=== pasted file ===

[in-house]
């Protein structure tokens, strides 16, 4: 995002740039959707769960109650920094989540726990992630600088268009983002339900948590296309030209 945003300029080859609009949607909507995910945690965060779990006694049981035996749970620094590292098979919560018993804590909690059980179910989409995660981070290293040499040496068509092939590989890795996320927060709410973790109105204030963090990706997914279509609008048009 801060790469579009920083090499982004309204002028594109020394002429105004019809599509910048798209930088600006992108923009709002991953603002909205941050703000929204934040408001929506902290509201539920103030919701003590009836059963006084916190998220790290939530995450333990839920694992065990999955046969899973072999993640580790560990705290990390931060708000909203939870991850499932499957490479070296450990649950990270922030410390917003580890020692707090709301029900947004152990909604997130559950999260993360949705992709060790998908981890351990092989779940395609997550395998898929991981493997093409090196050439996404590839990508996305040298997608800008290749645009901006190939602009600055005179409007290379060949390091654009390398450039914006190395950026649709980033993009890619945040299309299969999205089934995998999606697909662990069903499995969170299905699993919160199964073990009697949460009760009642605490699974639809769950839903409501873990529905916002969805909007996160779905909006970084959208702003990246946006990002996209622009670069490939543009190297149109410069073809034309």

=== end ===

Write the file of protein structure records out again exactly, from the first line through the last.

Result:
[in-house]
């Protein structure tokens, strides 16, 4: 995002740039959707769960109650920094989540726990992630600088268009983002339900948590296309030209 945003300029080859609009949607909507995910945690965060779990006694049981035996749970620094590292098979919560018993804590909690059980179910989409995660981070290293040499040496068509092939590989890795996320927060709410973790109105204030963090990706997914279509609008048009 801060790469579009920083090499982004309204002028594109020394002429105004019809599509910048798209930088600006992108923009709002991953603002909205941050703000929204934040408001929506902290509201539920103030919701003590009836059963006084916190998220790290939530995450333990839920694992065990999955046969899973072999993640580790560990705290990390931060708000909203939870991850499932499957490479070296450990649950990270922030410390917003580890020692707090709301029900947004152990909604997130559950999260993360949705992709060790998908981890351990092989779940395609997550395998898929991981493997093409090196050439996404590839990508996305040298997608800008290749645009901006190939602009600055005179409007290379060949390091654009390398450039914006190395950026649709980033993009890619945040299309299969999205089934995998999606697909662990069903499995969170299905699993919160199964073990009697949460009760009642605490699974639809769950839903409501873990529905916002969805909007996160779905909006970084959208702003990246946006990002996209622009670069490939543009190297149109410069073809034309």